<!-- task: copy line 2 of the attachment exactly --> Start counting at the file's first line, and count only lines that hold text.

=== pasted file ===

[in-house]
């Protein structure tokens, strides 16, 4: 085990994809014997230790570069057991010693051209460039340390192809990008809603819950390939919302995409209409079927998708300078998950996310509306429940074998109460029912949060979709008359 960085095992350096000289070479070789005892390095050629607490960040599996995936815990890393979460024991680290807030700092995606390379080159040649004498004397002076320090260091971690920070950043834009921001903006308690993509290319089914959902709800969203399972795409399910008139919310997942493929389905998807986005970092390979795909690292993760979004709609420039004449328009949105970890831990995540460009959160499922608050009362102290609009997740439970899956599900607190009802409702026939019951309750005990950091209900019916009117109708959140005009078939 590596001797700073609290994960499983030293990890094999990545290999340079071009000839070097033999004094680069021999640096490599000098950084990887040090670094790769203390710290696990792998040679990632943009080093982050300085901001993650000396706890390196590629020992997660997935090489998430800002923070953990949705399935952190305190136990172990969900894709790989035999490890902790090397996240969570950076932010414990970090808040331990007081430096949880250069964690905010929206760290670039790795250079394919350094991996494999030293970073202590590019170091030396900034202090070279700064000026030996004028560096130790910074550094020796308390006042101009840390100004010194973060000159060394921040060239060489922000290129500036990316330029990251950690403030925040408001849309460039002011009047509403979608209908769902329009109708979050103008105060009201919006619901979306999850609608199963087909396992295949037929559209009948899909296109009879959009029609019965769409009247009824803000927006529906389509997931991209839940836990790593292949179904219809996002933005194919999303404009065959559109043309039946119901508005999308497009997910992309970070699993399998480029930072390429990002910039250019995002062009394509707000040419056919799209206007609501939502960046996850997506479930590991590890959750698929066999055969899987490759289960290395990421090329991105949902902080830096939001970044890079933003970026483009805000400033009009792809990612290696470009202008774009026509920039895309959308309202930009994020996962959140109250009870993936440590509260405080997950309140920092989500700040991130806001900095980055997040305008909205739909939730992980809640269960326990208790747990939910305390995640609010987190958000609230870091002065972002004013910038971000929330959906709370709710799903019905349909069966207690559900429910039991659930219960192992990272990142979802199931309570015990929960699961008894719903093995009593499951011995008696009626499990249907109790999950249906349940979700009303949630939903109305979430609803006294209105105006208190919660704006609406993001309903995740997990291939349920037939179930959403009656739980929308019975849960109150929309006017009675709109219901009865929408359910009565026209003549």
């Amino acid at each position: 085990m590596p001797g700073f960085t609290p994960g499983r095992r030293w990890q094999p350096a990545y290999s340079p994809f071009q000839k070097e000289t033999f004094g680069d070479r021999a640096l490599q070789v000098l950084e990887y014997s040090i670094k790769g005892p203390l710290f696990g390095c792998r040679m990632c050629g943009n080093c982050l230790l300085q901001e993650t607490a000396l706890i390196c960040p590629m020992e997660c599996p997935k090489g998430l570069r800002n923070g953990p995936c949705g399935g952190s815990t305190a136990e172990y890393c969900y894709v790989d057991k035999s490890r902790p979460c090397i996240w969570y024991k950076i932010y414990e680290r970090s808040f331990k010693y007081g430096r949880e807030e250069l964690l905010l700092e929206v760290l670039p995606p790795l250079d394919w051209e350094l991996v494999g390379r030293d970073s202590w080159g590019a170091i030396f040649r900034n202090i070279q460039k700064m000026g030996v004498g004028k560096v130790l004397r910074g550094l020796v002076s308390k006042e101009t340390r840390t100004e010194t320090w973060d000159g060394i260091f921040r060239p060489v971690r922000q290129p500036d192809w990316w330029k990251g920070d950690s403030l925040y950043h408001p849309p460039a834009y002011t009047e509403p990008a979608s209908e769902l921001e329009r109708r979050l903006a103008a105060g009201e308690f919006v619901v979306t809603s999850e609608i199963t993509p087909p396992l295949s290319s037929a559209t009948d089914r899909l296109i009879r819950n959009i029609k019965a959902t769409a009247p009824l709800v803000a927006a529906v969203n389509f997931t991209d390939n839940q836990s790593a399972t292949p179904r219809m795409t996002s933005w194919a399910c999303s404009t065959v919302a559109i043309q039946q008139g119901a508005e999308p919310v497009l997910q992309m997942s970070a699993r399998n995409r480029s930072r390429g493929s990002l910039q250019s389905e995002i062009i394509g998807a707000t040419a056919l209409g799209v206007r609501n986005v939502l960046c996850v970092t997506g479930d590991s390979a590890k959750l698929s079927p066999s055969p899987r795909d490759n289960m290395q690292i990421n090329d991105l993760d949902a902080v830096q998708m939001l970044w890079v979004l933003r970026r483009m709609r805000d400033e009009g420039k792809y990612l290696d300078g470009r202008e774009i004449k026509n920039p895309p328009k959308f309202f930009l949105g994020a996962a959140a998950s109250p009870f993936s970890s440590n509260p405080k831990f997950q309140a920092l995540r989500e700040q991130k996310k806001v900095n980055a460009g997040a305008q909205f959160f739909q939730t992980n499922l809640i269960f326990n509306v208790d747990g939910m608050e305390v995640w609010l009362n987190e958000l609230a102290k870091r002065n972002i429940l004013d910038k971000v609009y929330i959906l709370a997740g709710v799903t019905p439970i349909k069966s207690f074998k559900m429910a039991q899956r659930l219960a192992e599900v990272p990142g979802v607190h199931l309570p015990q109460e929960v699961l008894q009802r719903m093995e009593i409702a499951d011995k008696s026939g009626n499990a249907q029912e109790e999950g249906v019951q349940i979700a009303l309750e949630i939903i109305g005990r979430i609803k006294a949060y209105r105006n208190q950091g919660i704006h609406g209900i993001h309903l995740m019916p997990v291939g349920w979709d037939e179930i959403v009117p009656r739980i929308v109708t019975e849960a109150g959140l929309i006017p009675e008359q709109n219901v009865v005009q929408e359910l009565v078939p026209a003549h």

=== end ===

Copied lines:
């Protein structure tokens, strides 16, 4: 085990994809014997230790570069057991010693051209460039340390192809990008809603819950390939919302995409209409079927998708300078998950996310509306429940074998109460029912949060979709008359 960085095992350096000289070479070789005892390095050629607490960040599996995936815990890393979460024991680290807030700092995606390379080159040649004498004397002076320090260091971690920070950043834009921001903006308690993509290319089914959902709800969203399972795409399910008139919310997942493929389905998807986005970092390979795909690292993760979004709609420039004449328009949105970890831990995540460009959160499922608050009362102290609009997740439970899956599900607190009802409702026939019951309750005990950091209900019916009117109708959140005009078939 590596001797700073609290994960499983030293990890094999990545290999340079071009000839070097033999004094680069021999640096490599000098950084990887040090670094790769203390710290696990792998040679990632943009080093982050300085901001993650000396706890390196590629020992997660997935090489998430800002923070953990949705399935952190305190136990172990969900894709790989035999490890902790090397996240969570950076932010414990970090808040331990007081430096949880250069964690905010929206760290670039790795250079394919350094991996494999030293970073202590590019170091030396900034202090070279700064000026030996004028560096130790910074550094020796308390006042101009840390100004010194973060000159060394921040060239060489922000290129500036990316330029990251950690403030925040408001849309460039002011009047509403979608209908769902329009109708979050103008105060009201919006619901979306999850609608199963087909396992295949037929559209009948899909296109009879959009029609019965769409009247009824803000927006529906389509997931991209839940836990790593292949179904219809996002933005194919999303404009065959559109043309039946119901508005999308497009997910992309970070699993399998480029930072390429990002910039250019995002062009394509707000040419056919799209206007609501939502960046996850997506479930590991590890959750698929066999055969899987490759289960290395990421090329991105949902902080830096939001970044890079933003970026483009805000400033009009792809990612290696470009202008774009026509920039895309959308309202930009994020996962959140109250009870993936440590509260405080997950309140920092989500700040991130806001900095980055997040305008909205739909939730992980809640269960326990208790747990939910305390995640609010987190958000609230870091002065972002004013910038971000929330959906709370709710799903019905349909069966207690559900429910039991659930219960192992990272990142979802199931309570015990929960699961008894719903093995009593499951011995008696009626499990249907109790999950249906349940979700009303949630939903109305979430609803006294209105105006208190919660704006609406993001309903995740997990291939349920037939179930959403009656739980929308019975849960109150929309006017009675709109219901009865929408359910009565026209003549």